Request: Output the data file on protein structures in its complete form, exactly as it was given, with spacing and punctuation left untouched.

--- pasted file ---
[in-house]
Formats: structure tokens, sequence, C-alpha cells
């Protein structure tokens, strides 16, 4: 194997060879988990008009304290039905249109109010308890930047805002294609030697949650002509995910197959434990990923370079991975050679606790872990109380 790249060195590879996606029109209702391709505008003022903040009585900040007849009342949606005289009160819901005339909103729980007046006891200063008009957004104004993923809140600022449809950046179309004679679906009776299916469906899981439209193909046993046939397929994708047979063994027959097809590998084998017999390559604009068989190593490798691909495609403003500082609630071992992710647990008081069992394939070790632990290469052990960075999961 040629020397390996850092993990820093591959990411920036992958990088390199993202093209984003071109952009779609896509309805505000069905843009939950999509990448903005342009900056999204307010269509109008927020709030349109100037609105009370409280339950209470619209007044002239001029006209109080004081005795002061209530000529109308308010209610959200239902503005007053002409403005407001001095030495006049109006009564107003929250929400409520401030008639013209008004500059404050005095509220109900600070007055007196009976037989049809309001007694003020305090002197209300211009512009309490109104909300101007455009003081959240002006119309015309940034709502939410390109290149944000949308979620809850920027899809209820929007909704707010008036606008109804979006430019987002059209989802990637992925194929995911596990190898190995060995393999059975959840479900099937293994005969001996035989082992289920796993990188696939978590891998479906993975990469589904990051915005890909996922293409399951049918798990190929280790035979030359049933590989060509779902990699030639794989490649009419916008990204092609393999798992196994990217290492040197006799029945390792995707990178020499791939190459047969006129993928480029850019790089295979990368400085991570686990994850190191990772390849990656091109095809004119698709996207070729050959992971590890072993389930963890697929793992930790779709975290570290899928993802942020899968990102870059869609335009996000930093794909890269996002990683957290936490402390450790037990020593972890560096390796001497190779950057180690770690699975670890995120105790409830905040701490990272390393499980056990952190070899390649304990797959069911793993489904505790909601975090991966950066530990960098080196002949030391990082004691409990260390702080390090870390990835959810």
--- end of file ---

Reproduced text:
[in-house]
Formats: structure tokens, sequence, C-alpha cells
């Protein structure tokens, strides 16, 4: 194997060879988990008009304290039905249109109010308890930047805002294609030697949650002509995910197959434990990923370079991975050679606790872990109380 790249060195590879996606029109209702391709505008003022903040009585900040007849009342949606005289009160819901005339909103729980007046006891200063008009957004104004993923809140600022449809950046179309004679679906009776299916469906899981439209193909046993046939397929994708047979063994027959097809590998084998017999390559604009068989190593490798691909495609403003500082609630071992992710647990008081069992394939070790632990290469052990960075999961 040629020397390996850092993990820093591959990411920036992958990088390199993202093209984003071109952009779609896509309805505000069905843009939950999509990448903005342009900056999204307010269509109008927020709030349109100037609105009370409280339950209470619209007044002239001029006209109080004081005795002061209530000529109308308010209610959200239902503005007053002409403005407001001095030495006049109006009564107003929250929400409520401030008639013209008004500059404050005095509220109900600070007055007196009976037989049809309001007694003020305090002197209300211009512009309490109104909300101007455009003081959240002006119309015309940034709502939410390109290149944000949308979620809850920027899809209820929007909704707010008036606008109804979006430019987002059209989802990637992925194929995911596990190898190995060995393999059975959840479900099937293994005969001996035989082992289920796993990188696939978590891998479906993975990469589904990051915005890909996922293409399951049918798990190929280790035979030359049933590989060509779902990699030639794989490649009419916008990204092609393999798992196994990217290492040197006799029945390792995707990178020499791939190459047969006129993928480029850019790089295979990368400085991570686990994850190191990772390849990656091109095809004119698709996207070729050959992971590890072993389930963890697929793992930790779709975290570290899928993802942020899968990102870059869609335009996000930093794909890269996002990683957290936490402390450790037990020593972890560096390796001497190779950057180690770690699975670890995120105790409830905040701490990272390393499980056990952190070899390649304990797959069911793993489904505790909601975090991966950066530990960098080196002949030391990082004691409990260390702080390090870390990835959810």